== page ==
She knows them to be just as capable of academic success as any other students. And she has an astounding track record of helping her students take the next step. Professor Northcut is full of stories of her students, many of whom she describes as being like her own children, going on to schools like TCU, SMU and even Columbia University. To her, Richland College is a serious place with serious goals, and despite decades of changes and challenges, she is no less committed to its mission now than she was as a newly minted Ph.D. joining the ranks of socially conscious community college faculties in the 1970s. She told me she plans to keep teaching full-time for the foreseeable future and to retire later, reducing her teaching load to only “one or two classes” per semester. Two classes per semester is the ordinary teaching load for professors at SMU and most other elite colleges.
As I sat listening to all this on the arm of the green chair, worn threadbare by the pants of many students before me, I was overwhelmed with an awareness that the ancient art of teaching had found a home in this small office also. And the stakes in this office were much higher, the problems more pressing and the margin for error more perilously thin than perhaps in most of the offices at SMU. Futures were forged here not from an abundance of advantages but out of a struggle for a fighting chance. I don’t consider it an exaggeration to say that lives were saved in that office, in addition to the moments of intellectual growth we expect from any college experience. And most important for me, I left with that same feeling I had found my freshman year in Professor Cassedy’s office -- that the world is full of complexity and college is here to help you recognize and make sense of it. The best professors show you how. The best professors are everywhere.
I can no longer assume that office hours and compelling professors are the exclusive property of private universities. But of course, I cannot guarantee that they exist at every single college either. I can only claim this: I am a product of office hours and great teachers and truth-telling, and I would not pay for a class, be the cost $150 or $5,000, that doesn’t include the chance to find an open door and welcoming ear whenever the questions become too large to face alone. This is the difference between a degree and an education.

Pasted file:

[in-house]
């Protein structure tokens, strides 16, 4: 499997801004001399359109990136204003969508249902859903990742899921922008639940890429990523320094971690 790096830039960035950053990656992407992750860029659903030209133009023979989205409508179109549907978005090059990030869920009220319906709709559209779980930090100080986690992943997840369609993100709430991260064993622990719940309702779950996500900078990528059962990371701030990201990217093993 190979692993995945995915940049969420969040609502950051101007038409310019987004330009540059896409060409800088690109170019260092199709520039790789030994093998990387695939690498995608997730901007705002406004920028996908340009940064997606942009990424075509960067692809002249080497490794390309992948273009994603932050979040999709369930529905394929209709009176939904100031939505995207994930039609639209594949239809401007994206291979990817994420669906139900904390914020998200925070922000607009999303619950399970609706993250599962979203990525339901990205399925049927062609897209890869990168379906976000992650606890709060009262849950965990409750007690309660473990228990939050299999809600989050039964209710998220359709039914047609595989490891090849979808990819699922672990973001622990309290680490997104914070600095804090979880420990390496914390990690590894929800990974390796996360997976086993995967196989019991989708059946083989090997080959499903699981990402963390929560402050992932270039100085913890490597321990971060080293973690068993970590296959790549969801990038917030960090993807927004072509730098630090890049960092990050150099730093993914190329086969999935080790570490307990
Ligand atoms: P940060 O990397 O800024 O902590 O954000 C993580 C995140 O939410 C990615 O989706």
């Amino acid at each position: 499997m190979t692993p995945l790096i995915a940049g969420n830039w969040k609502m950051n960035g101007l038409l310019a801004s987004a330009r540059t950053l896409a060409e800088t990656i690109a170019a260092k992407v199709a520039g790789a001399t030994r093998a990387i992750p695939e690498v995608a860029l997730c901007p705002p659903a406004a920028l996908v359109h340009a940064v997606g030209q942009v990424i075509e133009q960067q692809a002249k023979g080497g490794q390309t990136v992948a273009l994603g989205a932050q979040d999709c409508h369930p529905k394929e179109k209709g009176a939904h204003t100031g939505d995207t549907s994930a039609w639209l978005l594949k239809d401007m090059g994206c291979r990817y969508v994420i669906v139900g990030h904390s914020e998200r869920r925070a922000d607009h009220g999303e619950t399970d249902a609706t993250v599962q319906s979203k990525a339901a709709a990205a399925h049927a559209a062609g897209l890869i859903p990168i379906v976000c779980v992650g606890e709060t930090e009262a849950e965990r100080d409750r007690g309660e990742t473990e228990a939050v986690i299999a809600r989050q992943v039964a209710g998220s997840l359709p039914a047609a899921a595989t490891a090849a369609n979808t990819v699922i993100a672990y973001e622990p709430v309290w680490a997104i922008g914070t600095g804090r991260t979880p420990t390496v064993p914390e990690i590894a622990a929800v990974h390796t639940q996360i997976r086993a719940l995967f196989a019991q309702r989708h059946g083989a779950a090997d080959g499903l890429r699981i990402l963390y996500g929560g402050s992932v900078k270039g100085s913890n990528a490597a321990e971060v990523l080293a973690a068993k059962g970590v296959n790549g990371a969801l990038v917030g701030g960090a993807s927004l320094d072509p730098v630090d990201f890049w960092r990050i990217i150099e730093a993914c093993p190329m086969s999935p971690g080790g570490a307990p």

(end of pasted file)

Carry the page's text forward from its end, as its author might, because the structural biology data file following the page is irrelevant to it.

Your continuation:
Preston Hutcherson is an undergraduate English major at Southern Methodist University.
Today’s college men, as a group, are not doing so well — in comparison with today’s college women and with college men of the past. Many men are simply not attending college at all; and of those who matriculate, they are not graduating in large numbers, again, as compared to women and to previous generations of men. Coming out of high school, they are not as well prepared for college. They are reading less than girls and less than boys of older generations. In fact, if college admissions were gender-blind, the vast majority of students at our most selective colleges would be women.
While at college, men are less engaged in their studies and in student life, and they receive lower grades and fewer honors. (Men in STEM courses, i.e., science, technology, engineering, and math, are the exception.) On campus, they exhibit higher rates of alcohol and substance abuse and commit more social conduct violations. College men use fewer student services and are more reluctant to seek help and attend support programs. In short, men are getting less out of their college experience, and they are not taking it upon themselves to do something about it.
All that may strike us as odd, or it used to. Now it seems to be on everyone’s mind, especially parents of boys. Even a recent issue of Scouting magazine (May/June 2013) ran a cover story on how to promote literacy among boys. Historically, though, we have tended to think of men in general as powerful and privileged, and it would be reasonable to expect college men to be higher-achieving. In a society that values education and where education is often the pathway to success for the middle class, it would make sense for men to be doing better, especially with the awareness that most of our older and more prestigious colleges — the very models of higher education — were established with men in mind.